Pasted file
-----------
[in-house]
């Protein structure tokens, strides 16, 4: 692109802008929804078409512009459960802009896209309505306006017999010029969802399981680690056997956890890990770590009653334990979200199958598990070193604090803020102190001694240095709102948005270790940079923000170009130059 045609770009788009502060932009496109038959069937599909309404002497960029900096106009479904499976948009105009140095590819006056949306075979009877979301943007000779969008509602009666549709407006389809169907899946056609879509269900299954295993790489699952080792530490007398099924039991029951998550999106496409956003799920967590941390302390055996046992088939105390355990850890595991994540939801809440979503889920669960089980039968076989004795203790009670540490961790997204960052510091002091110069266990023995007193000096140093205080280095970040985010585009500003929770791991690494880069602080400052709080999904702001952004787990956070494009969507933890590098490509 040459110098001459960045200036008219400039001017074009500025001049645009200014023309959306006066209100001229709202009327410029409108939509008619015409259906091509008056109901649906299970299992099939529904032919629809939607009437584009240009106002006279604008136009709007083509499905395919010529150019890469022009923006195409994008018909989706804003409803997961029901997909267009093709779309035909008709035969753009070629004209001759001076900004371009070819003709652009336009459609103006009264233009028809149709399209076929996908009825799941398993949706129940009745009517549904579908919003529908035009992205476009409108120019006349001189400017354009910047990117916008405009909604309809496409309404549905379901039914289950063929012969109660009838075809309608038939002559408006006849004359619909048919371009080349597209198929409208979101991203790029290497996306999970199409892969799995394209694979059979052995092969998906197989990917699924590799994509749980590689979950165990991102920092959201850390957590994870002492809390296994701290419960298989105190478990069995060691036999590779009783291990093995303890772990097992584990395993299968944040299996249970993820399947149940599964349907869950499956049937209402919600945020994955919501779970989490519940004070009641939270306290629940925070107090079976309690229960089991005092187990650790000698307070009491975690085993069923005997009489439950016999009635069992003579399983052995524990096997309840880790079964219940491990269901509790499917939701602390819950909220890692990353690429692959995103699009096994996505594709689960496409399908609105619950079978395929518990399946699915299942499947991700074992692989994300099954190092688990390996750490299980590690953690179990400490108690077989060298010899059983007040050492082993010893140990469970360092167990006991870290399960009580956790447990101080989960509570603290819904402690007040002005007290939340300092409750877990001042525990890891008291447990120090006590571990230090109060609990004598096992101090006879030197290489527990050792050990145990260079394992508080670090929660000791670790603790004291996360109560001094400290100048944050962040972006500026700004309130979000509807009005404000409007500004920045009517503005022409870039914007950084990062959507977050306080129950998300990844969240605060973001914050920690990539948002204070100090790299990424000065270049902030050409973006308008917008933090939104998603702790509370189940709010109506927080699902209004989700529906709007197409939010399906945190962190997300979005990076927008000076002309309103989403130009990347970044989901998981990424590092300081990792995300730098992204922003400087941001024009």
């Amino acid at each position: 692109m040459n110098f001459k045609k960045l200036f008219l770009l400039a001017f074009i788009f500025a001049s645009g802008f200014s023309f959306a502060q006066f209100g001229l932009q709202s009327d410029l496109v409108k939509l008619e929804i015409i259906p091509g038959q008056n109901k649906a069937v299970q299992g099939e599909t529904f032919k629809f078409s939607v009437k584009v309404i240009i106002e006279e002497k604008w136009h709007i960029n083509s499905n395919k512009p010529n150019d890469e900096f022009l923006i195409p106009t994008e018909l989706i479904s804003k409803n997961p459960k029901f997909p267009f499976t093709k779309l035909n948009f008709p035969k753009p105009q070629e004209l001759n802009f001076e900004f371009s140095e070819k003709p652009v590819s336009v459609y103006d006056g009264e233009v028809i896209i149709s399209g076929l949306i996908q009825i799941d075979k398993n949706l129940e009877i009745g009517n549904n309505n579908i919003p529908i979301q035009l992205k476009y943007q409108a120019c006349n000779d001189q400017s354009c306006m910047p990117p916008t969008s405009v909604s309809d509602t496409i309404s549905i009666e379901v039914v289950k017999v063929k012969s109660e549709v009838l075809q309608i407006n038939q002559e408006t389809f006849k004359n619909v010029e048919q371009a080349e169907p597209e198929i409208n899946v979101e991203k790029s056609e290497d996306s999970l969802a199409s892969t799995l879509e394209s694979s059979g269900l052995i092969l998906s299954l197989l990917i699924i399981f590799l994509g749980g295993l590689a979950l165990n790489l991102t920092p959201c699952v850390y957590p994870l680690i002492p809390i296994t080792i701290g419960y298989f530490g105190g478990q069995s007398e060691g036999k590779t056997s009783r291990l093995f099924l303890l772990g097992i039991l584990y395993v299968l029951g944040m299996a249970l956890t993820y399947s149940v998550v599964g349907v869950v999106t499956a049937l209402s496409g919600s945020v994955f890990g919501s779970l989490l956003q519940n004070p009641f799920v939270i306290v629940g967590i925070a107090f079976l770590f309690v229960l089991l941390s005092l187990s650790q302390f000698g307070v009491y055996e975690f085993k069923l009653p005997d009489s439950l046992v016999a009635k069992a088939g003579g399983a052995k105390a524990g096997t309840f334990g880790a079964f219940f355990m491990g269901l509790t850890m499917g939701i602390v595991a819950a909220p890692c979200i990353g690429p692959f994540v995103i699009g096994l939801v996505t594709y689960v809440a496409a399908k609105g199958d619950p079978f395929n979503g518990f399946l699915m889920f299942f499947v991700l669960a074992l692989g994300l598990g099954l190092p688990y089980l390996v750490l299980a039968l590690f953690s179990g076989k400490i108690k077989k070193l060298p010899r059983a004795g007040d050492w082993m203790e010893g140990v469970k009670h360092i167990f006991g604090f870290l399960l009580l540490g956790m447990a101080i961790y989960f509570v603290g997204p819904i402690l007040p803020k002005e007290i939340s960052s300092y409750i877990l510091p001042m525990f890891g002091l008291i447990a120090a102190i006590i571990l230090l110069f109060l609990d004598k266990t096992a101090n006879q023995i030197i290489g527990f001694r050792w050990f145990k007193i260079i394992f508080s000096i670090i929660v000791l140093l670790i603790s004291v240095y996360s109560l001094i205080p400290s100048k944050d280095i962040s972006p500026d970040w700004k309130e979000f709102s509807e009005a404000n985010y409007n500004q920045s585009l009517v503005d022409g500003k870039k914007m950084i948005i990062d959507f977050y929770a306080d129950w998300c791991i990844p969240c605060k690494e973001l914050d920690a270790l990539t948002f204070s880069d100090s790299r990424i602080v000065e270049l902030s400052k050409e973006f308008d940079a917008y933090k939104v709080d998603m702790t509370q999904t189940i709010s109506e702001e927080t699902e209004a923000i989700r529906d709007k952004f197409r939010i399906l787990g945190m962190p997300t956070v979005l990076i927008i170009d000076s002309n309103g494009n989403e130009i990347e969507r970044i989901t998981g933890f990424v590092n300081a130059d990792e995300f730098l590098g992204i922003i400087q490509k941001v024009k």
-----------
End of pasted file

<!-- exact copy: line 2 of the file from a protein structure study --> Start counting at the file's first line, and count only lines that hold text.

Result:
């Protein structure tokens, strides 16, 4: 692109802008929804078409512009459960802009896209309505306006017999010029969802399981680690056997956890890990770590009653334990979200199958598990070193604090803020102190001694240095709102948005270790940079923000170009130059 045609770009788009502060932009496109038959069937599909309404002497960029900096106009479904499976948009105009140095590819006056949306075979009877979301943007000779969008509602009666549709407006389809169907899946056609879509269900299954295993790489699952080792530490007398099924039991029951998550999106496409956003799920967590941390302390055996046992088939105390355990850890595991994540939801809440979503889920669960089980039968076989004795203790009670540490961790997204960052510091002091110069266990023995007193000096140093205080280095970040985010585009500003929770791991690494880069602080400052709080999904702001952004787990956070494009969507933890590098490509 040459110098001459960045200036008219400039001017074009500025001049645009200014023309959306006066209100001229709202009327410029409108939509008619015409259906091509008056109901649906299970299992099939529904032919629809939607009437584009240009106002006279604008136009709007083509499905395919010529150019890469022009923006195409994008018909989706804003409803997961029901997909267009093709779309035909008709035969753009070629004209001759001076900004371009070819003709652009336009459609103006009264233009028809149709399209076929996908009825799941398993949706129940009745009517549904579908919003529908035009992205476009409108120019006349001189400017354009910047990117916008405009909604309809496409309404549905379901039914289950063929012969109660009838075809309608038939002559408006006849004359619909048919371009080349597209198929409208979101991203790029290497996306999970199409892969799995394209694979059979052995092969998906197989990917699924590799994509749980590689979950165990991102920092959201850390957590994870002492809390296994701290419960298989105190478990069995060691036999590779009783291990093995303890772990097992584990395993299968944040299996249970993820399947149940599964349907869950499956049937209402919600945020994955919501779970989490519940004070009641939270306290629940925070107090079976309690229960089991005092187990650790000698307070009491975690085993069923005997009489439950016999009635069992003579399983052995524990096997309840880790079964219940491990269901509790499917939701602390819950909220890692990353690429692959995103699009096994996505594709689960496409399908609105619950079978395929518990399946699915299942499947991700074992692989994300099954190092688990390996750490299980590690953690179990400490108690077989060298010899059983007040050492082993010893140990469970360092167990006991870290399960009580956790447990101080989960509570603290819904402690007040002005007290939340300092409750877990001042525990890891008291447990120090006590571990230090109060609990004598096992101090006879030197290489527990050792050990145990260079394992508080670090929660000791670790603790004291996360109560001094400290100048944050962040972006500026700004309130979000509807009005404000409007500004920045009517503005022409870039914007950084990062959507977050306080129950998300990844969240605060973001914050920690990539948002204070100090790299990424000065270049902030050409973006308008917008933090939104998603702790509370189940709010109506927080699902209004989700529906709007197409939010399906945190962190997300979005990076927008000076002309309103989403130009990347970044989901998981990424590092300081990792995300730098992204922003400087941001024009």